Bluestocking philosophy : aspects of female aristocratic thought in eighteenth-century England.
Riordan, Susannah Mary
University of Cambridge
Faculty of History
Doctor of Philosophy (PhD)
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Riordan, S. M. (1995). Bluestocking philosophy : aspects of female aristocratic thought in eighteenth-century England. (Doctoral thesis). https://doi.org/10.17863/CAM.11605
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The aristocratic masculine discourses of the eighteenth century have been the subject of much analysis and debate. This raises the question of the ways in which elite women, who did not participate in the worlds of politics and commerce in which men appear to have found self-definition, related to these discourses. This thesis aims to contribute to an understanding of this issue by considering the case of the bluestocking circle. The bluestockings shared the paternalistic duty-code of the male landowner, and they combined this with a deep commitment to the teachings of the latitudinarian Anglican church, which stressed benevolence as a natural human characteristic. They saw English society as an organic community in which the social relationships engendered by the divinely-ordained social hierarchy were regulated by benevolence. Virtue consisted in performing the duties of one's allotted station and thereby being a 'useful member of society.' The growth of heterosocial mixing gave a new arena in which the elite women could be independently useful, by giving pleasure and instruction by her conversation and by offering an example of the amiability of virtue. The duty to do so, accon;!ing to the bluestockings, required the improvement of the self. In the case of women, this included the development of their rational capacities through selfeducation and a rational approach to every aspect of life, particularly towards marriage and partner selection. Chapter l explores the aristocratic origins and values of the bluestocking circle. Chapter 2 discusses their religious beliefs and chapter 3 their understanding of social duties and relationships. Chapter 4 considers how the perception of conversation as a social art gave the bluestockings respectable access to the world of letters and a means of making their interests and talents of use to society. Chapter 5 discusses gender difference and sensibility, and chapter 6 bluestocking educational writings. Finally, chapter 7 addresses matters of sexuality, love and marriage.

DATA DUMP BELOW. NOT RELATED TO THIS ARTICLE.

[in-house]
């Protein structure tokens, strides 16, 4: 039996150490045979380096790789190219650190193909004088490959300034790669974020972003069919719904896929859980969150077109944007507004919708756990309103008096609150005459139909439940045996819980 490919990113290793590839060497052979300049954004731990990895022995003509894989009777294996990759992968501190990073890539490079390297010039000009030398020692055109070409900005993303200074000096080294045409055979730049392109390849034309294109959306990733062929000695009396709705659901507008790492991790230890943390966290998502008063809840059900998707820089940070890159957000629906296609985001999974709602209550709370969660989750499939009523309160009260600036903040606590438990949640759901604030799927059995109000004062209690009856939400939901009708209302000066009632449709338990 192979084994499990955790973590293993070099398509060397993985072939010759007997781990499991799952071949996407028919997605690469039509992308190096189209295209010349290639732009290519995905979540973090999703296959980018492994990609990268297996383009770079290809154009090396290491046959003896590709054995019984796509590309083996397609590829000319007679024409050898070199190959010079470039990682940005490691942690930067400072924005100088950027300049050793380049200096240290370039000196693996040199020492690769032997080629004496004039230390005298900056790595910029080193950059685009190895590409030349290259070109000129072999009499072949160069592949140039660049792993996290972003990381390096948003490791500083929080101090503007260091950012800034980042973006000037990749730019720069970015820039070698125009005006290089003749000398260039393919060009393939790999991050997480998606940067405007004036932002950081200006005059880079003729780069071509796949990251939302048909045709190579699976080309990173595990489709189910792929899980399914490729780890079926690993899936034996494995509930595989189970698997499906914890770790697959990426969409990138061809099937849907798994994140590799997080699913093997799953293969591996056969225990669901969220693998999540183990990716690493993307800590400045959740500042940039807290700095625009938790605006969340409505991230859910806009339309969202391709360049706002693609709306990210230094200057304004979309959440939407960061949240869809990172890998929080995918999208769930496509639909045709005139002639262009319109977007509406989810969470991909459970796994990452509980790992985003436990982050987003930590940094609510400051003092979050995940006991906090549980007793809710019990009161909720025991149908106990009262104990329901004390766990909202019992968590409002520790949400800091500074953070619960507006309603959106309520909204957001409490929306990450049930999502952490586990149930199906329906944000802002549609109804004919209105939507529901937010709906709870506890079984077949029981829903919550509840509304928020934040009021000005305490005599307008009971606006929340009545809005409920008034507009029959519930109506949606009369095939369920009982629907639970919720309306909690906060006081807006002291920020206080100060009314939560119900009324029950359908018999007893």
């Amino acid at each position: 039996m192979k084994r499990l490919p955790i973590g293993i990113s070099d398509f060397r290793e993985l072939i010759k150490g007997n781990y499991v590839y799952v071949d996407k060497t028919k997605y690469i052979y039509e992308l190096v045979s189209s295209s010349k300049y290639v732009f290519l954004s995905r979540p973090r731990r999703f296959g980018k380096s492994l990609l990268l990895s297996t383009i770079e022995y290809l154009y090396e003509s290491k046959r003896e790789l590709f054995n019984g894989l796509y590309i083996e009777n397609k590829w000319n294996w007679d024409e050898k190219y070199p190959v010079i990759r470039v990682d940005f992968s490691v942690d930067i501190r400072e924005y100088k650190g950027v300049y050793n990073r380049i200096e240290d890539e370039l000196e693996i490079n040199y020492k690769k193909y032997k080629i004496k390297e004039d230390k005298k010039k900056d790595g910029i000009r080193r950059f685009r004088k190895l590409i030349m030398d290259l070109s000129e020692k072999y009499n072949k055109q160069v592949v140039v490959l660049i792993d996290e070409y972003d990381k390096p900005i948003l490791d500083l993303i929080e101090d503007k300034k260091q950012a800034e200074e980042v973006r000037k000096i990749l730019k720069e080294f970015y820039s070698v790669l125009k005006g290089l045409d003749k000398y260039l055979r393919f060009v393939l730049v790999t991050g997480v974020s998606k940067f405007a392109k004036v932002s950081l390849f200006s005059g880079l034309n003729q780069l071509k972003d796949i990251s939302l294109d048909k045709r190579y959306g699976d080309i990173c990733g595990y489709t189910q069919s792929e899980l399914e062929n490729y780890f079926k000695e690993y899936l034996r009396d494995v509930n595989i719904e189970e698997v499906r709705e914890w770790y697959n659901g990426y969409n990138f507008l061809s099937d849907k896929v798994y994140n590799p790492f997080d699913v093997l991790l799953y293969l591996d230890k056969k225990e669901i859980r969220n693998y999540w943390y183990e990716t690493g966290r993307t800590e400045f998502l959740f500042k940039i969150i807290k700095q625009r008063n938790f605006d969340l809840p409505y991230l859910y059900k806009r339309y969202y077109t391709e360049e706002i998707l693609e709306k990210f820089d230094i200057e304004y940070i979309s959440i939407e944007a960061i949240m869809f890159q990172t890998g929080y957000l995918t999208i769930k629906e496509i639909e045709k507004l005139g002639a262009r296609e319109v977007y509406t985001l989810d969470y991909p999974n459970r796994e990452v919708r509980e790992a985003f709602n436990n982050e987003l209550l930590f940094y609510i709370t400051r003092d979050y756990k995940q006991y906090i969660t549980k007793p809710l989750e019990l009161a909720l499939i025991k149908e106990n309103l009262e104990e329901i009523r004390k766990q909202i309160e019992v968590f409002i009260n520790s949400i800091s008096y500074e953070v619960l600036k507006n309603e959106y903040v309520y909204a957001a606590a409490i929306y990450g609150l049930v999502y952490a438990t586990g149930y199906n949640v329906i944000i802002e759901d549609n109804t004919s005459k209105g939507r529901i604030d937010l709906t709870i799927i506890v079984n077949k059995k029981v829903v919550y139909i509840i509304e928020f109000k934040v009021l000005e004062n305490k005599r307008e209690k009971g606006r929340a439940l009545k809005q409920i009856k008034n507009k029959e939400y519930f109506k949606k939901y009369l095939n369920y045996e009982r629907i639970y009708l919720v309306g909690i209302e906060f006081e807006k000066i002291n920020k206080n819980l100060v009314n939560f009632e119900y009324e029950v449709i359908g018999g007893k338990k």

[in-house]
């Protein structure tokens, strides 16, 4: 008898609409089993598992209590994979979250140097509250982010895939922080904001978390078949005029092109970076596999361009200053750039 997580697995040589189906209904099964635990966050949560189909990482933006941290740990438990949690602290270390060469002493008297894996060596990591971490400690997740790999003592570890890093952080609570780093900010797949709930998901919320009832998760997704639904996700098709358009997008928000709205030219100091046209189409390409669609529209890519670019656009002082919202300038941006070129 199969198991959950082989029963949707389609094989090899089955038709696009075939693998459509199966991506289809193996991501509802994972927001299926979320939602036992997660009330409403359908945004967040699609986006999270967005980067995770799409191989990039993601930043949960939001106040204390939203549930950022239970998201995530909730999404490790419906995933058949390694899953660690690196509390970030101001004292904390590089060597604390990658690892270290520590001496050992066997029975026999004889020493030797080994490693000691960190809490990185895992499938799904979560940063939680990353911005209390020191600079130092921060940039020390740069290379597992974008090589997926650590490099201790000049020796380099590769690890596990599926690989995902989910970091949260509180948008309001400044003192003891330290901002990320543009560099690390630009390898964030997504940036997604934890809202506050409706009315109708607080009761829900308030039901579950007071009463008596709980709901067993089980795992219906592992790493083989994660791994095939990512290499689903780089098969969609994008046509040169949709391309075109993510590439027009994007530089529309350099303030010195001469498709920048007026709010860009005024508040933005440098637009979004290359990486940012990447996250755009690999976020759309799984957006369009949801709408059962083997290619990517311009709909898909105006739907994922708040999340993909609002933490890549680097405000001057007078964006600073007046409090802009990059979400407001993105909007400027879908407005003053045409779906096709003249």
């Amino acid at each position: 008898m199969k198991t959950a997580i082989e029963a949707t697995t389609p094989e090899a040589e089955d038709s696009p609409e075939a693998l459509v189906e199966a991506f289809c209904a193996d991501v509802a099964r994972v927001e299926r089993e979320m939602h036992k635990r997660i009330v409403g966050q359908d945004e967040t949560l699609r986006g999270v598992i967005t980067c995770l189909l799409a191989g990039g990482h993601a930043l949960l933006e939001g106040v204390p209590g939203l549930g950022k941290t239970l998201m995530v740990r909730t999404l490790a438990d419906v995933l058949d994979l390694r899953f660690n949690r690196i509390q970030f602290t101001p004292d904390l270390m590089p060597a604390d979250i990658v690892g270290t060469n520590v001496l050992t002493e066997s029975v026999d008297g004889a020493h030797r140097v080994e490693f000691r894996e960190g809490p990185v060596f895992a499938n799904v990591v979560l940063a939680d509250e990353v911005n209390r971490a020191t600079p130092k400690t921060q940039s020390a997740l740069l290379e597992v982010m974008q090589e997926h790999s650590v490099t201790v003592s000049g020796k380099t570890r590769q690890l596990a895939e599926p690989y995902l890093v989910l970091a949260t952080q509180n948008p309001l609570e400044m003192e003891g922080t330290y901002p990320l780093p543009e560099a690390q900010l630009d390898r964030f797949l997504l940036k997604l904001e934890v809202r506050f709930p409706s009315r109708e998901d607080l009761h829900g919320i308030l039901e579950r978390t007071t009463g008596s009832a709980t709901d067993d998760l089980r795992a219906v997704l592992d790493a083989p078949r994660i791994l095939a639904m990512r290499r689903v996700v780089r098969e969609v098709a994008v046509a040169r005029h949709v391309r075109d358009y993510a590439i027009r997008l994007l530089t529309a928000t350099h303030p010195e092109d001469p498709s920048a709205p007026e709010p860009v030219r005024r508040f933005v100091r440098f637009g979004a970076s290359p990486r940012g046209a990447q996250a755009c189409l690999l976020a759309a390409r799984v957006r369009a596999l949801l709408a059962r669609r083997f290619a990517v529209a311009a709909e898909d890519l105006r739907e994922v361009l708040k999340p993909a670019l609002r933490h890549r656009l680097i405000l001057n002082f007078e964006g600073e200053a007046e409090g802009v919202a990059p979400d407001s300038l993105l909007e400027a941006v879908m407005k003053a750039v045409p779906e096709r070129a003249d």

This record's DOI: https://doi.org/10.17863/CAM.11605
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